Now that the Suez block has been lifted and some 60 ships will sail to the Netherlands in the coming weeks, companies in and around the port of Rotterdam are busy looking at how the incoming flow can be properly handled.
They are used to the fact that a seagoing vessel is delayed by a few days, for example due to bad weather, in the port of Rotterdam. But dozens of ships that are about six days or more late – that’s really something else.
“Without a doubt a challenging job,” says a spokesperson for the Port of Rotterdam Authority. “But with the right preparation, we think we can handle this flow well.”
One of the precautionary measures is the urgent request to importers and exporters to remove the containers that are currently there as soon as possible, so that space is created. Shipping companies are also scrutinizing existing routes. Everything to prevent an infarction at the terminals.
“It is a big sudoku puzzle at the shipping companies”, concludes Marco Tak. He is director of the Association of Rotterdam Cargadoors and checks in which ports there are berths available for ships to moor. “It is now important that the containers are collected from the terminals very quickly, so that space is created and the containers do not get stuck.”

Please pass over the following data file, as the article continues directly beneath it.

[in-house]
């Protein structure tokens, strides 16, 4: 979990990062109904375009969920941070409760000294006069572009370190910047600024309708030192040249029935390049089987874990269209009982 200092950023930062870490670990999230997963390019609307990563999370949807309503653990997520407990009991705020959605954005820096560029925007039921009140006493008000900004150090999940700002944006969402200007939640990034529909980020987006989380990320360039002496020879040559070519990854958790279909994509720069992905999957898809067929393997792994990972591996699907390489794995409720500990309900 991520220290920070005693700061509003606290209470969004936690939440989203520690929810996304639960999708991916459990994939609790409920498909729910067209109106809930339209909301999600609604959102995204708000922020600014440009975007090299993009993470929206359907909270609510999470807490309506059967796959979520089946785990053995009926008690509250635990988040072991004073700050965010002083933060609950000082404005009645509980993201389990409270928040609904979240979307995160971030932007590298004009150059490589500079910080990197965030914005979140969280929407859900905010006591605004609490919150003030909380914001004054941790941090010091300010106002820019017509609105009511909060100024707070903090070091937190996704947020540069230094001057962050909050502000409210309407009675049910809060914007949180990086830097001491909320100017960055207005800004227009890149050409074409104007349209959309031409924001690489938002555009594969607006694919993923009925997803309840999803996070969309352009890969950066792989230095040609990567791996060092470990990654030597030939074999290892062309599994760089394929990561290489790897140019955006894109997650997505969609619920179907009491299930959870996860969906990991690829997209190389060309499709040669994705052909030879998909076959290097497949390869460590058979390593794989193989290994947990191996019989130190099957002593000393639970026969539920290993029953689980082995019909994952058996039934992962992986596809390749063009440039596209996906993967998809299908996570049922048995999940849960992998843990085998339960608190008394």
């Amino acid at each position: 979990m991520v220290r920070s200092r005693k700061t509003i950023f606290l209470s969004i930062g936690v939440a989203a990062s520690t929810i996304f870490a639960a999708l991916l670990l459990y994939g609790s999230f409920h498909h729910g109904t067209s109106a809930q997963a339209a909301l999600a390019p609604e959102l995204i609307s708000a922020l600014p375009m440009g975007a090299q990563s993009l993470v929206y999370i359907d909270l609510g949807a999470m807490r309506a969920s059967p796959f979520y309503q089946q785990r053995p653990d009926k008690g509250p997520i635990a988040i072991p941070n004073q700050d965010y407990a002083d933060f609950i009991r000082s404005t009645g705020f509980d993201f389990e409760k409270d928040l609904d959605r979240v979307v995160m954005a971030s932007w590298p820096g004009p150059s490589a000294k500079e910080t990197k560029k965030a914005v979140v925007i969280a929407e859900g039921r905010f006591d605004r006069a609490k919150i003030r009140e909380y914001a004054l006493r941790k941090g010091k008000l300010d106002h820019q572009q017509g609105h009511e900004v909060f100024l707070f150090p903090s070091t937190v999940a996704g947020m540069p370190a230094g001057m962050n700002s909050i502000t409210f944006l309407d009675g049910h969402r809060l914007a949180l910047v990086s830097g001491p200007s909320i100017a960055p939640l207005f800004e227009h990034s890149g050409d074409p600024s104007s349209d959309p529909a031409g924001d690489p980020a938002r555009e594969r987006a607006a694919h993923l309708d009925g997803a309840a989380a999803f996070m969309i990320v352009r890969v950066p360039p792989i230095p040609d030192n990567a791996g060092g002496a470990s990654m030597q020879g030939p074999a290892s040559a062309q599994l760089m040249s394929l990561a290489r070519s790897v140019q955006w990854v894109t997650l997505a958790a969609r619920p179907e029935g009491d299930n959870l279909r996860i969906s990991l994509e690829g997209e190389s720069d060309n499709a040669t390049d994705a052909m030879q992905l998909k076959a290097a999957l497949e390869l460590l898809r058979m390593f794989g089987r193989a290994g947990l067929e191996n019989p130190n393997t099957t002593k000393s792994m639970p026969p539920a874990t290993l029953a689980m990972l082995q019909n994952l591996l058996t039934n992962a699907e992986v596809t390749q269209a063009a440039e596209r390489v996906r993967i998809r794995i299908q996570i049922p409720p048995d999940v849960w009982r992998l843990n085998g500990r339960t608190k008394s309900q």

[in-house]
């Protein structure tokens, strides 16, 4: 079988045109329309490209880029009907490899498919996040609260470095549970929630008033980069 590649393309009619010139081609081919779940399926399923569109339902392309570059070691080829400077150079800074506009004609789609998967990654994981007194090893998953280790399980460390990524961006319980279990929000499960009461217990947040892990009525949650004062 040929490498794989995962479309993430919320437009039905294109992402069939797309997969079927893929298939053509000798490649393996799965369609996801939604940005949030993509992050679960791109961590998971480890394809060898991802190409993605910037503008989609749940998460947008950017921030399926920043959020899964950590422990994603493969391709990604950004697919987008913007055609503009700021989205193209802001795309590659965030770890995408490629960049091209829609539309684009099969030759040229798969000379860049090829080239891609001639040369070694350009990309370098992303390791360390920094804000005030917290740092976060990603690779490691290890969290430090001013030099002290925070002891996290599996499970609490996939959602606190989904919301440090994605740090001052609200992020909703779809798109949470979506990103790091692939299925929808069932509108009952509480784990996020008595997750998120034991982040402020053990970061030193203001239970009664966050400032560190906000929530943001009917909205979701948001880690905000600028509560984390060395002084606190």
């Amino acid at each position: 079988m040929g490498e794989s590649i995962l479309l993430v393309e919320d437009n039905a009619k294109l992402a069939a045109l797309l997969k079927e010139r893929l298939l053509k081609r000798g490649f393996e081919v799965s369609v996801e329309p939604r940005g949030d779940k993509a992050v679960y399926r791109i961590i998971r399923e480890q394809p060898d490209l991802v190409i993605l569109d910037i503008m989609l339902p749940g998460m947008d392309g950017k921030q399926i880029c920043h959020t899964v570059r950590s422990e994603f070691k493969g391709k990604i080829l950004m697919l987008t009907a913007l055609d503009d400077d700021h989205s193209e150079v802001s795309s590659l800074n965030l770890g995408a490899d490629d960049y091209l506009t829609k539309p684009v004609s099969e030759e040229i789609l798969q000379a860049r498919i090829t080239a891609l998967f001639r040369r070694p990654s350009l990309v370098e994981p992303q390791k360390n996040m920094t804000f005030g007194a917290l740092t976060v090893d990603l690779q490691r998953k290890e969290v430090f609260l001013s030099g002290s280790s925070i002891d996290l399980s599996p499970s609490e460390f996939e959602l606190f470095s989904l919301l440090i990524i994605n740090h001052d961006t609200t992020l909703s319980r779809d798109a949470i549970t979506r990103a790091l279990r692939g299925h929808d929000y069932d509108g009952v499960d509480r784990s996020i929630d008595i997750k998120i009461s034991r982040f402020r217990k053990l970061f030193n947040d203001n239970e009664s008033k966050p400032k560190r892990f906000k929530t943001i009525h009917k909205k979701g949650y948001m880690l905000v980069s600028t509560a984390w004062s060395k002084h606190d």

The port expects six to eight extra seagoing vessels per day in the second half of next week. They must be given a place to unload. But the quay is crowded, because the smaller inland vessels also want to moor to collect the containers.
“We depend on the handling in Rotterdam, so whether our ships will be helped or not,” says Remon Versteijnen, commercial manager at BTT Multimodal Container Solutions. He will soon collect the containers in Rotterdam and transport them by train and by ship to distribution centers at home and abroad.
It is still very quiet at his container transhipment in Tilburg due to the blockade of the Suez Canal. “Normally you can’t see the lines on the ground here. But come back in two weeks and you’ll see piles of containers here.”
Versteijnen transports via inland shipping and railways to transfer stations. From there, the containers have to continue by truck. He also expects problems there. “I still know where to find those trucks, but of course there has been a driver shortage in the Netherlands for years. Certainly now that we have to transport more stuff than ever by means of corona, we will encounter them.”
One such problem is the delay with which the products in those containers will arrive at its customers. That while Versteijnen’s customers say they really cannot wait any longer.
“The goods that arrive in a week’s time are often goods that are already in the folder. These are also goods that have already been sold. So our shippers are really having problems, because the goods should have been available on their webshop long ago. And that’s not the case at the moment. “
“Now we can’t do anything yet. But in a week, then we don’t know how to do it. So it’s mainly about making forecasts and preparing as well as possible, so that as few delays as possible occur at the back.”